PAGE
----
Well I'm just going to throw out all the relevant positions which I can think of even if they've been named... Because I totally thought of them first. In no particular order and assuming you can avoid from gouging your eyes out:

  1. Public Servant (anything but a soldier)
  2. Journalist
  3. Writer (Fiction or Non-Fiction)
  4. News Reporter
  5. Rich Person (any ilk)
  6. Economist
  7. Professor (anything political)
  8. Politician
  9. Celebrity
  10. Parent (a good one)
  11. Social Entrepreneur/Anything Dealing with Charity
  12. Climatologist/Environmentalist (anything along these lines)
  13. Banker
  14. Health Care Professional
  15. Film Maker

Notice that I put down many professions in which you can expose how the government f***s that industry up.

 

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Filmmaking. People listen to themes in films.

And why are we censoring our profanities? Have we suddenly all become p*****s?

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Clayton replied on Sun, Nov 25 2012 12:05 PM

16. Preacher/spiritualist/prophet/theologian

:-D

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Clayton, are you religious?

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Neodoxy replied on Sun, Nov 25 2012 12:06 PM

@SM

I've always censored the words "fuck" and "shit" on this forum.

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Any particular reason?

You'll find that that's not the case on Xbox Live.

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Neodoxy replied on Sun, Nov 25 2012 12:27 PM

BECAUSE I'M BETTER THAN THE FIVE YEAR OLD BRATS WHO PLAY COD

Also, Clayton is an accredited priest of the First Church of Mises, haven't you heard?

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Excuse me? What are you, some kind of rude New Yorker?

And what the heck is the First Church of Mises?

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Neodoxy replied on Sun, Nov 25 2012 12:46 PM

"Excuse me? What are you, some kind of rude New Yorker?"

Yes, actually...

And it's this

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Ah. I knew it. Freaking New Yorkers, always coming down here during the winter and complaining about how cold it is up there and how hot it is down here, while at the same time being rude to everyone.

And hmm, the Church of Mises sounds...interesting, but it makes me automatically think of that notion that makes people think libertarianism is "cultish."

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Neodoxy replied on Sun, Nov 25 2012 12:53 PM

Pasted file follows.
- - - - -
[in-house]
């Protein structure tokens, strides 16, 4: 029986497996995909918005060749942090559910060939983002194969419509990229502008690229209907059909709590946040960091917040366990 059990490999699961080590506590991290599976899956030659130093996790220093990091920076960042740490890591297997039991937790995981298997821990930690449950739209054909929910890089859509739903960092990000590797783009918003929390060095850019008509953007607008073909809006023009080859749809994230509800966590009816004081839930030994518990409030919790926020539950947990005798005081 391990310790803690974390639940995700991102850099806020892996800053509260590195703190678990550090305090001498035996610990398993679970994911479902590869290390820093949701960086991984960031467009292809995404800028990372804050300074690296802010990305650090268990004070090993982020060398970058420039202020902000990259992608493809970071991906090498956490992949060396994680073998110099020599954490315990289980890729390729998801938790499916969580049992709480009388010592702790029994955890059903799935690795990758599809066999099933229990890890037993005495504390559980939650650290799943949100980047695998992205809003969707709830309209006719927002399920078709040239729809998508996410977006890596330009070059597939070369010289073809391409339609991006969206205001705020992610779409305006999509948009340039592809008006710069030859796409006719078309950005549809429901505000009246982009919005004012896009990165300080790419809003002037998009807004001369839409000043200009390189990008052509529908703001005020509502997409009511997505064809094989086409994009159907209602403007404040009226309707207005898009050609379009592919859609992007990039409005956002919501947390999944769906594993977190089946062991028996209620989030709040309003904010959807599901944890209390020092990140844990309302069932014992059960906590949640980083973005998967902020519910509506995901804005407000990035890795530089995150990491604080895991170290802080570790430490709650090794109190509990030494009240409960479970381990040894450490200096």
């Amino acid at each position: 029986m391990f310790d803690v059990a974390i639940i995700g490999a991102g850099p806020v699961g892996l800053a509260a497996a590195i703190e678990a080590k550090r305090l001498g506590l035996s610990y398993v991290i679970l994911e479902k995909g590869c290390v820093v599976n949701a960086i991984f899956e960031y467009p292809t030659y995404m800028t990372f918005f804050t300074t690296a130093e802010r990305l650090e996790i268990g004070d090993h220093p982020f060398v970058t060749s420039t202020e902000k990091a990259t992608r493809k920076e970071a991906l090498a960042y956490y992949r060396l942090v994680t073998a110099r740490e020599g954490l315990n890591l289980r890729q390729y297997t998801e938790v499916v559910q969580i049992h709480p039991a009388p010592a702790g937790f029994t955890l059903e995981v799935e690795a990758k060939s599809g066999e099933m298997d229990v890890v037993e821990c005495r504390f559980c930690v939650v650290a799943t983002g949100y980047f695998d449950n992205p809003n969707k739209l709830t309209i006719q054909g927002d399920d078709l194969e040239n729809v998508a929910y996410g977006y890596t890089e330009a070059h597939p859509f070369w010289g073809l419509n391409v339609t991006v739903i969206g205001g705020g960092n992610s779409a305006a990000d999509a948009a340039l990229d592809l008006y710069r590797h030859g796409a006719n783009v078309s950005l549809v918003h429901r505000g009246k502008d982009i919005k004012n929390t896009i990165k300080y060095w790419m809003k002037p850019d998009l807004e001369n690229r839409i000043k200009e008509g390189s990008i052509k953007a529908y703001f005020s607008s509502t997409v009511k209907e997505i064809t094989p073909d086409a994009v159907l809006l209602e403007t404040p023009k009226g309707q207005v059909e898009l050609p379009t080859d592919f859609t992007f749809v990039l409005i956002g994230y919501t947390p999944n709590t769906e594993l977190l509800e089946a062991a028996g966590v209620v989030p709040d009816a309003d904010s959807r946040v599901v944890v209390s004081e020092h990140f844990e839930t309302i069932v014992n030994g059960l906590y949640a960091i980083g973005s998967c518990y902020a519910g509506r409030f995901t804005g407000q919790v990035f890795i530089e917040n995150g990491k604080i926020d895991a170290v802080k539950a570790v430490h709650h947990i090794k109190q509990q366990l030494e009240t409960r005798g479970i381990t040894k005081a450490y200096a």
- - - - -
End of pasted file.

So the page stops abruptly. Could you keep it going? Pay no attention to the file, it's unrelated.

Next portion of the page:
Last time I went further south than Maryland I got wicked awful sunburn. It didn't make me want to go down there again any time soon. And also, if I were a true Rude New Yorker wouldn't I be much more inclined to swear?

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Clayton replied on Sun, Nov 25 2012 12:57 PM

Clayton, are you religious?

What do you mean by "religious"? If you mean do I attend church, no. If you mean do I believe the vast majority of theological doctrines out there? No.

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Hmm, maybe so. But you just tell your New Yorker pals to quit coming down here to New Cuba. I gots my shotgun 'n' my moonshine 'n' my dog righta-here's 'n' I'll be waitin' on 'em, so you justa tellin' 'em that, sommers.

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Neodoxy replied on Sun, Nov 25 2012 12:59 PM

@Clayton

The more that I think about it the more I think you're right about profession 16. You could be the Next Rand or Stefan Molyneux.

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Clayton replied on Sun, Nov 25 2012 2:22 PM

You could be the Next Rand or Stefan Molyneux.

Oh, please God, no. LOL

But seriously, I am interested in the idea of starting some kind of holistic "liberty communities".

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cab21 replied on Sun, Nov 25 2012 2:28 PM

shaman could be good at promoting liberty. liberty of the mind could come before more material liberty.

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Clayton replied on Sun, Nov 25 2012 2:51 PM

liberty of the mind could come before more material liberty.

The two are circularly related. The Eastern wisdom in, say, Tibetan Buddhism as taught by the Dalai Lama, for example, tends to focus almost exclusively on the freedom of the mind and soul and trivializes the freedom of the body. Western classical liberalism, by contrast, tends to focus almost exclusively on the freedom of the body (material freedom) and trivializes the freedom of the mind and soul. I think we need to have a holistic approach. Material wealth and health is the greatest facilitator of the conditions for mental and spiritual freedom, and vice-versa.